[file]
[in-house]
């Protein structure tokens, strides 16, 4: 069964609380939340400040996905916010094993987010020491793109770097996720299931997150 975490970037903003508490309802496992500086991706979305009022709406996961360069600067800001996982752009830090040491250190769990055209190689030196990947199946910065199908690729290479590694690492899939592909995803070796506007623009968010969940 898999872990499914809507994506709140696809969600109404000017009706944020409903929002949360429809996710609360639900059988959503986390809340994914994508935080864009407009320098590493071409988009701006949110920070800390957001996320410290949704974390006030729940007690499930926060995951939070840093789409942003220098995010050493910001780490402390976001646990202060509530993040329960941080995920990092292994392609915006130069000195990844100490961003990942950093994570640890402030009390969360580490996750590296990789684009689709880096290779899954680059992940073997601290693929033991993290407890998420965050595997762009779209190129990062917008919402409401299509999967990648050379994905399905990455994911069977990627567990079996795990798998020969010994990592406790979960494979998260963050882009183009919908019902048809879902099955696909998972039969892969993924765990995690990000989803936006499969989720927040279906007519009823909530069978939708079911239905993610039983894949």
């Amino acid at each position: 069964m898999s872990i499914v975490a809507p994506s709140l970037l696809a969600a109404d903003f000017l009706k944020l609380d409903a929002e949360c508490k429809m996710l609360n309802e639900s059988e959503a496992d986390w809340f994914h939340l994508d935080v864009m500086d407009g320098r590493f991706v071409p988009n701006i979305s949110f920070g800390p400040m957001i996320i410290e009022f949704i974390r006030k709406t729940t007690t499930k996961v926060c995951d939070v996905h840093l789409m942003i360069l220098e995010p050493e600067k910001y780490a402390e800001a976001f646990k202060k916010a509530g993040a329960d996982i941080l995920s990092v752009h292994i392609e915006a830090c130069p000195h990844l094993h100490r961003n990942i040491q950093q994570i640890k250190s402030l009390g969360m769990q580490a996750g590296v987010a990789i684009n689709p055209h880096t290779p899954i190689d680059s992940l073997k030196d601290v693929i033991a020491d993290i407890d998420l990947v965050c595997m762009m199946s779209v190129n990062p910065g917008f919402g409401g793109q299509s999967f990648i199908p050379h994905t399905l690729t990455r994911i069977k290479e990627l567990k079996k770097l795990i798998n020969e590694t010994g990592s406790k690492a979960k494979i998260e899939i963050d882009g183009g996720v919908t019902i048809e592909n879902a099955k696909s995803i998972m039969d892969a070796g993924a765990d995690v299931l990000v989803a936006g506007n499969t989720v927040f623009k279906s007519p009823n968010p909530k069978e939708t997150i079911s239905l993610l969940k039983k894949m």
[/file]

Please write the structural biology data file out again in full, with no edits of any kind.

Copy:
[in-house]
């Protein structure tokens, strides 16, 4: 069964609380939340400040996905916010094993987010020491793109770097996720299931997150 975490970037903003508490309802496992500086991706979305009022709406996961360069600067800001996982752009830090040491250190769990055209190689030196990947199946910065199908690729290479590694690492899939592909995803070796506007623009968010969940 898999872990499914809507994506709140696809969600109404000017009706944020409903929002949360429809996710609360639900059988959503986390809340994914994508935080864009407009320098590493071409988009701006949110920070800390957001996320410290949704974390006030729940007690499930926060995951939070840093789409942003220098995010050493910001780490402390976001646990202060509530993040329960941080995920990092292994392609915006130069000195990844100490961003990942950093994570640890402030009390969360580490996750590296990789684009689709880096290779899954680059992940073997601290693929033991993290407890998420965050595997762009779209190129990062917008919402409401299509999967990648050379994905399905990455994911069977990627567990079996795990798998020969010994990592406790979960494979998260963050882009183009919908019902048809879902099955696909998972039969892969993924765990995690990000989803936006499969989720927040279906007519009823909530069978939708079911239905993610039983894949």
């Amino acid at each position: 069964m898999s872990i499914v975490a809507p994506s709140l970037l696809a969600a109404d903003f000017l009706k944020l609380d409903a929002e949360c508490k429809m996710l609360n309802e639900s059988e959503a496992d986390w809340f994914h939340l994508d935080v864009m500086d407009g320098r590493f991706v071409p988009n701006i979305s949110f920070g800390p400040m957001i996320i410290e009022f949704i974390r006030k709406t729940t007690t499930k996961v926060c995951d939070v996905h840093l789409m942003i360069l220098e995010p050493e600067k910001y780490a402390e800001a976001f646990k202060k916010a509530g993040a329960d996982i941080l995920s990092v752009h292994i392609e915006a830090c130069p000195h990844l094993h100490r961003n990942i040491q950093q994570i640890k250190s402030l009390g969360m769990q580490a996750g590296v987010a990789i684009n689709p055209h880096t290779p899954i190689d680059s992940l073997k030196d601290v693929i033991a020491d993290i407890d998420l990947v965050c595997m762009m199946s779209v190129n990062p910065g917008f919402g409401g793109q299509s999967f990648i199908p050379h994905t399905l690729t990455r994911i069977k290479e990627l567990k079996k770097l795990i798998n020969e590694t010994g990592s406790k690492a979960k494979i998260e899939i963050d882009g183009g996720v919908t019902i048809e592909n879902a099955k696909s995803i998972m039969d892969a070796g993924a765990d995690v299931l990000v989803a936006g506007n499969t989720v927040f623009k279906s007519p009823n968010p909530k069978e939708t997150i079911s239905l993610l969940k039983k894949m």